Imagine if video poker paid for suit full house type of hand is an independent sports news and information service. has partnerships with some of the top legal and licensed sportsbook companies in the US. When you claim a bonus offer or promotion through a link on this site, Gaming Today may receive referral compensation from the sportsbook company. Although the relationships we have with sportsbook companies may influence the order in which we place companies on the site, all reviews, recommendations, and opinions are wholly our own. They are the recommendations from our authors and contributors who are avid sports fans themselves.

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Have you ever been dealt a hand that contains three of one suit and two of another and wondered why you don’t get paid for this type of Full House?

Imagine if video poker paid for this type of hand. It is hard to say the exact probability of getting it after a draw. I know a little over 10 percent of hands are dealt this way, but a fair number of them are other winning hands or near winners.

If you had 3 diamonds to a Royal and 2 clubs, would you go for the Royal or would you just take your suit Full House and be content? You can’t answer this until you know how much this hand pays. If I said it pays 1, you might go for the Royal. If I said it pays 4, you’d probably keep the suit Full House.

Of course, to pay for such a hand you’d have to lower the pays on my other hands and perhaps even eliminate paying for some. Maybe you’d only be able to pay for Kings or better instead of Jacks. Since I don’t know the exact frequency of our new hand, I don’t know exactly how much it is going to contribute to the overall payback and thus I don’t know how much I need to lower or eliminate other paybacks.

Just for fun, let’s pretend we’re going to pay 1 for this new hand and at a payout of 1, it will occur about 20 percent of the time. As luck would have it, a High Pair occurs about 21-22 percent of the time, so this is a near wash. We can simply substitute our suit Full House for a High Pair and we would have invented a new video poker game with a slightly lower payback than regular video poker. The casinos should love it!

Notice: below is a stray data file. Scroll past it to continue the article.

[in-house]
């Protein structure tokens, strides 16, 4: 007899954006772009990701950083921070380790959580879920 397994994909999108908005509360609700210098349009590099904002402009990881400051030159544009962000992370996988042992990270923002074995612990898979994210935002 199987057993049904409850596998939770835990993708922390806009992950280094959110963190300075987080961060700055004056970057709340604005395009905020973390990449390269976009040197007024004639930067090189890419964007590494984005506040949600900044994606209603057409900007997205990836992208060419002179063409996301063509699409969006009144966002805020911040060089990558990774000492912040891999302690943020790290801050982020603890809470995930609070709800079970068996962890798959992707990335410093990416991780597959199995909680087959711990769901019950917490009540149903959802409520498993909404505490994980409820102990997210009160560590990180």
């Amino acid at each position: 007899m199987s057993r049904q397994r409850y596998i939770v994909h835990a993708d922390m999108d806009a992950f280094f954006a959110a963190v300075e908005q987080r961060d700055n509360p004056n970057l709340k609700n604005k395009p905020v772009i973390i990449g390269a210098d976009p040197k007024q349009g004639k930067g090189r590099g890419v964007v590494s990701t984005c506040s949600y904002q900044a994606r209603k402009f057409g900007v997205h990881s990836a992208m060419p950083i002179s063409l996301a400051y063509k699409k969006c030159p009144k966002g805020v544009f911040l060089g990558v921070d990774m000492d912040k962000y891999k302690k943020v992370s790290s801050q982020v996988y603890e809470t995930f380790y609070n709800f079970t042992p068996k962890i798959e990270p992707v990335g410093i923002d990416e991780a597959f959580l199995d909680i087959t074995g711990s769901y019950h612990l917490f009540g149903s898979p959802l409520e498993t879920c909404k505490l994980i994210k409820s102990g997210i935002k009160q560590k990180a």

Not so fast. The problem is, if I were to put this new hand into a program that determines strategy and calculates payback, it is not going to find this trade off so simple. Getting rid of High Pairs is going to change the expected value of virtually every hand.

Adding this new suit Full House is also going to change the expected value of many hands. I don’t even want to think what it will do to our strategy table. Now, not only will we have to worry about High Cards, we’re going to have to think about whether or not the hand has the potential to wind up as this winning hand.

Have a 4-Card Straight with two cards each from two suits – great. If it has three suits, it can’t wind up as a suit Full House winner and its expected value will be lower. The strategy table will get 20 percent longer.

No, someone did not pitch this idea to me this past week. I bring up this scenario to show how video poker is a series of moving parts. There used to be a board game called Stay Alive (or Staying Alive?) where you put a marble on the board and then each player took turns moving a series of levers.

The goal was to get the opponents’ marbles to fall to the bottom while keeping yours on the board.

When you pulled (or pushed a lever), sometimes you could see the hole the marble would fall into. Sometimes it would land one lever down and sometimes it would fall to the bottom.

Making changes to video poker is a lot like that game. You can tweak a paytable by changing a single pay. That change will ripple through the entire strategy table.

As the strategy changes, some hands will become more common, while others will become less. Usually, the change is very small. But a bunch of small changes can add up.

Maybe your changes are larger. You don’t just tweak a pay, but you essentially add hands to the paytable. This sort of happens in some of the bonus games where having a particular kicker as a fifth card for a Four of a Kind pays more (i.e. four Aces with a 2-3-4).

Depending on the paytable, it is theoretically possible you would hold Two Pair if you have Aces and 2’s, but hold only the Pair of Aces if you have Aces and 10’s and the fifth card is not a 2, 3 or 4.

As an analyst, I have to put the games together in a way that takes into account all these moving parts.

As a player, you have to take into account the final product when determining the strategy.

In many respects, your job is easier because you only have to worry about the one scenario that actually exists, while I may have to go through 10 or 20 possibilities before a decision is made on which one(s) will be used. It also helps that you simply need to use the results of my work and you don’t have to do the work yourself.

My point is not if I have to do all this work so do you! The point is, if all this math goes into building the product, your best chance for winning is to use that very same math against the game.

Elliot Frome is a second generation gaming analyst and author. His math credits include Ultimate Texas Hold’em, Mississippi Stud, House Money and many other games. His website is Contact Elliot at [email protected].

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About the Author

Elliot Frome

Elliot Frome’s roots run deep into gaming theory and analysis. His father, Lenny, was a pioneer in developing video poker strategy in the 1980s and is credited with raising its popularity to dizzying heights. Elliot is a second generation gaming author and analyst with nearly 20 years of programming experience.

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